It often comes as a surprise to people just how popular the idea of adding radioactivity – specifically radium – to consumer’s products was in the first half of the twentieth century.  But the claims made by Silhouette -and we have no reason to believe that they were fraudulent-are all ones that are familiar from other radioactive products.

The critical claim for Silhouette was the association of their products and the beneficial effects of spas such as Bath, Carlsbad and Gastein. By 1904 it had been discovered that many of the mineral spas around the world contained radioactivity in some form or another and this led to a huge resurgence in the idea that bathing could be beneficial to health and the popularity of spa-going.[8]

The language used to expound the benefits of the Silhouette Radiante echoes much of the marketing materials produced by spas which claimed that their waters were the answers to (amongst other illnesses) tuberculosis, cancer, rheumatism and arthritis. Based on the practice of Mild Radium Therapy, a technique that was beginning to establish itself in the medical profession especially in Germany, the idea was that a little bit of radium could be beneficial to the system by kick-starting the metabolism and stimulating the body to essentially heal itself.

And while this line of thought was incredibly popular up to the late 1920s by the 1930s, and certainly 1937 when the Silhouette was introduced, the popularity of Mild Radium Therapy and the craze for radium-based consumer products had begun to wane.  Highly publicised cases of people dying from ingestion of radium had led to concerns about the safety of radioactive products and this

is reflected in one of the adverts which stressed that the quantities involved are minute and in “such a degree [that] cannot cause any harm.”[9]

Company records for Silhouette show that, despite these concerns around radioactivity, the Radiante was an immediate success and helped turn the business from a struggling one into a massive success in a short period. I haven’t been able to find an end date for the production of the Silhouette but it seems that the product was not made later than 1939 partly due to the outbreak of World War Two which saw the raw materials required for its production limited and the company itself was ordered by the government to move their production into helping the war effort by producing utility goods and by making bras and suspender belts for the W.A.A.F., A.T.S. and the W.R.N.S.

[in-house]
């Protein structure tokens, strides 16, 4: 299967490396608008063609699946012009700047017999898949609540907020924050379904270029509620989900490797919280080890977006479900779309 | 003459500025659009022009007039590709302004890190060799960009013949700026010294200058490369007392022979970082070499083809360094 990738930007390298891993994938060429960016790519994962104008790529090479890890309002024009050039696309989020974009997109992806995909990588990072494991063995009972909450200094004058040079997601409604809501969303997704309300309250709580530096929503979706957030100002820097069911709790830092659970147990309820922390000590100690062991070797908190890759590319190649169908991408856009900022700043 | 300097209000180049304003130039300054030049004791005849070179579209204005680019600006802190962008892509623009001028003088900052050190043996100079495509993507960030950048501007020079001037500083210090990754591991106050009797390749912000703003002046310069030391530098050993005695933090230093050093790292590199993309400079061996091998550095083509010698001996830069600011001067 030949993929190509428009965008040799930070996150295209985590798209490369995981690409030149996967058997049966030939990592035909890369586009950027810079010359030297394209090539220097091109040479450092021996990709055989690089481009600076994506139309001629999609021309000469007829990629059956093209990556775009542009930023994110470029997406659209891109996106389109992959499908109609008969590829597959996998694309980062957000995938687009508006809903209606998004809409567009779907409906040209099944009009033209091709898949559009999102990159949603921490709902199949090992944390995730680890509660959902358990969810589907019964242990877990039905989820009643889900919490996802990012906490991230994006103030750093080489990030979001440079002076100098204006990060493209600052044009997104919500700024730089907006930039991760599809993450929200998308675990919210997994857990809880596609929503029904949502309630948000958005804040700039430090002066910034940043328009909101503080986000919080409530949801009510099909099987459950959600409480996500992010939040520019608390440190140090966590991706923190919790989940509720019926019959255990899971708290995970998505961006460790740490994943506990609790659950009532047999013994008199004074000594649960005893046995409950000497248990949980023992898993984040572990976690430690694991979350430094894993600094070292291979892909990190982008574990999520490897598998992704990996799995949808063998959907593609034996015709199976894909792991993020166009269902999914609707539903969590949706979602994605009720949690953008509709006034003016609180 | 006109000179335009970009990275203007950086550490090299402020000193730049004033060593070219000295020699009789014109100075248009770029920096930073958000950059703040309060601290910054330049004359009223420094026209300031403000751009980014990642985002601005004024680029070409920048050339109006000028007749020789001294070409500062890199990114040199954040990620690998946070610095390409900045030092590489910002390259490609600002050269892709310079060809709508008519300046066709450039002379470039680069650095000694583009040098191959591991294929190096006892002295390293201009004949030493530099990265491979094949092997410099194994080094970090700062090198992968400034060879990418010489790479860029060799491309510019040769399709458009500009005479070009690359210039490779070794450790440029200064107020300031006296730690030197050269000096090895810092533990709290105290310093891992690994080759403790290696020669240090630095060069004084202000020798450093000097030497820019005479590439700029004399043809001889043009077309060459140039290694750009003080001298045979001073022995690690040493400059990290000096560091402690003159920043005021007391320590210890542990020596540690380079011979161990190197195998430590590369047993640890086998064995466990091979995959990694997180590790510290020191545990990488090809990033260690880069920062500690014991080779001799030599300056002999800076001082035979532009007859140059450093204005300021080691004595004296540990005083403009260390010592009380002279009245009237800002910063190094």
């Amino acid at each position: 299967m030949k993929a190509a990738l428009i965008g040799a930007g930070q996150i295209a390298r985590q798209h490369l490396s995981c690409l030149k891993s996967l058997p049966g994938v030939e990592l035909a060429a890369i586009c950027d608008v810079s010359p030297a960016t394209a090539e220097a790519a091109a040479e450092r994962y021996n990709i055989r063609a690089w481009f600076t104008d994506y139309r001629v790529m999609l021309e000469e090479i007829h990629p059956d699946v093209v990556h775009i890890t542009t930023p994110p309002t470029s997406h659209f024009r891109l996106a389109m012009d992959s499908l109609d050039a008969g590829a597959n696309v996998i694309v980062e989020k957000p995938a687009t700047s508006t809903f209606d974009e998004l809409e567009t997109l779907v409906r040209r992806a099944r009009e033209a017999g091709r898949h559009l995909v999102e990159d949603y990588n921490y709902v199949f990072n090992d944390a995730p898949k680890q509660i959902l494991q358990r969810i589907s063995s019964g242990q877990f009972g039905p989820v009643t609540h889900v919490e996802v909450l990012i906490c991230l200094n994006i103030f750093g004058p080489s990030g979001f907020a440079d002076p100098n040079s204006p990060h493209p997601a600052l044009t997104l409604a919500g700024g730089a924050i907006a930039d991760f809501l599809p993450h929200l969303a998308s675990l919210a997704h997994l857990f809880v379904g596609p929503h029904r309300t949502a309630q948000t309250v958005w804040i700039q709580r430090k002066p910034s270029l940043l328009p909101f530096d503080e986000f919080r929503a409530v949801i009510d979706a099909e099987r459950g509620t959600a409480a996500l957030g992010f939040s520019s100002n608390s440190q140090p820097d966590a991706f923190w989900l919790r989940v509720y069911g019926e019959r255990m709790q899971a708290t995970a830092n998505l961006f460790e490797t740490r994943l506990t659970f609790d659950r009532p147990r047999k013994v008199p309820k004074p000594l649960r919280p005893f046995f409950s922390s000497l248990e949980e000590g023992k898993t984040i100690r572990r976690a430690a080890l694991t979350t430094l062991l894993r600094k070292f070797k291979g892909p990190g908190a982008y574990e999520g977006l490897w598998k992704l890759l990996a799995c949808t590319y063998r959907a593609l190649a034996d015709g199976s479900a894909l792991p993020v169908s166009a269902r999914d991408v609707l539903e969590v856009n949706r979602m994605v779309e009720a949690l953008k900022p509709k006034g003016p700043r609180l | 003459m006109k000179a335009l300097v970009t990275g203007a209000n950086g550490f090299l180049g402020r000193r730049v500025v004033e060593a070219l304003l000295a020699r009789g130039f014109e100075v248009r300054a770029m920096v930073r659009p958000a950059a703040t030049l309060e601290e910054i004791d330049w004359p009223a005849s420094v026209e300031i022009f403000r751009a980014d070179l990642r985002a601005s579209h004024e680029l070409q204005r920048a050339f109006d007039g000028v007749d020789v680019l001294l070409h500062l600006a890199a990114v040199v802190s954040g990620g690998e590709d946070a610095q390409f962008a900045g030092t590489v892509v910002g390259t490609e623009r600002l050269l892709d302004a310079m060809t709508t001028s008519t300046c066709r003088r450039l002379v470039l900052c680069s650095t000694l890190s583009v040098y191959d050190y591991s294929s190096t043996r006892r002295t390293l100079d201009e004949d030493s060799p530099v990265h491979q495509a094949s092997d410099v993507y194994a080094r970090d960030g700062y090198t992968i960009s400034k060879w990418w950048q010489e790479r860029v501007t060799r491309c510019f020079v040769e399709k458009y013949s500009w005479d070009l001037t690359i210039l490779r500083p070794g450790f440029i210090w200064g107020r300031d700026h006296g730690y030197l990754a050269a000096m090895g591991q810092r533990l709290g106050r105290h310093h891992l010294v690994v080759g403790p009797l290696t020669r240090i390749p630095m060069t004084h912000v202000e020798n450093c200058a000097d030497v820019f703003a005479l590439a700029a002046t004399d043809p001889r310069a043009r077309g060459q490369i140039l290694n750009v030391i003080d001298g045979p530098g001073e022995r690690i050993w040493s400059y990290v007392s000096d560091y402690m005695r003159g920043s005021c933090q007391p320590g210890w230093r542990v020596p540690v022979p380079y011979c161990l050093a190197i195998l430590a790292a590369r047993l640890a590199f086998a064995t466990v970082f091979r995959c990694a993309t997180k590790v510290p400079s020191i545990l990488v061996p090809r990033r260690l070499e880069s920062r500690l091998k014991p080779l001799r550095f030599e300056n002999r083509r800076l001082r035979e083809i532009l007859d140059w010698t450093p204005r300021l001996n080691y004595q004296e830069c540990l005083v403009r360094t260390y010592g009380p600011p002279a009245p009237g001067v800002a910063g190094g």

The Radiomite Corset

It has been claimed that the Radiante was the world’s first radioactive corset but actually this isn’t the case and I just want to turn to one example that I have found that predates it by almost a decade.

This corset, lined with radioactive material, was part of a range of products offered branded by the name ‘Radiomite’. The patent for this was taken out in 1923 by Frederick Howard Rosher, one of the Directors of the Radiomite Ltd who were based in London.  The specification of the patent makes for interesting reading indicating that the invention relates to “belts, bandages, pads or the like for the treatment of rheumatism and similar ailments.”[10]

Patent No 211,679 gives us details of how Rosher’s invention improved therapeutic treatment with radioactive substances (he says in the application that he is aware that there are other products that have already been proposed that utilise belts and bandages for curative purposes) “According to this invention there is embodied in the insole or sock a radioactive material which may be in powder, granular or another form, or if desired the said material may be in the form of a paste or composition. The insole or sock, which may be otherwise formed of any suitable material is formed with one or more pockets to contain the material.”

The Radiomite corset (and the other items in the range) also promised that the benefits of radioactivity – specifically radium – would be transferred to the wearer through their products.

Radiomite claimed that their product, which would last a lifetime, would “stimulate muscles and nerve tissues, relieve pain, give vigour, and provide in a convenient and inexpensive form all the benefits offered by famous spas.”[11]

Unlike Silhouette Radiomite were not in the corset business and mostly concerned themselves with pads and insoles. Their range of products included gloves, wristbands, ankle pads, insoles and night socks and cost from 3/- all the way up to 35/- for a body belt. And it seems that the Radiomite corset was something that had a short lifespan for them as it only appeared in 1929 and the company itself was active until the late 1930s.

Britannia and Eve,
July 1 1929


The Tatler
January 14 1925

[1] Nigel Hinton, Silhouette, 2009 p16

[2] The gravity of this change of fashion for old-fashioned corset makers really can’t be underestimated. J Shepherd, specifically looking at Britain, calculated that the sales of corsets declined by 2/3 during the 1920s.J Shepherd, 1920s Britain, p50

[3] Aberdeen Press and Journal, September 8 1937, page 2

[4] Aberdeen Press and Journal, September 6 1937, page 2

[5] Bedfordshire Times, November 12 1937, page 4

[6] Eastbourne Gazette, September 22 1937, page 8[7] Aberdeen Press and Journal,  September 6 1937, page 2[8] For more information on this go to[9] Royal Leamington Spa Courier, October 15 1937, page 5[10] Patent No 211,679. Application date: February 5 1923.[11] Britannia and Eve, July 1 1929, page 185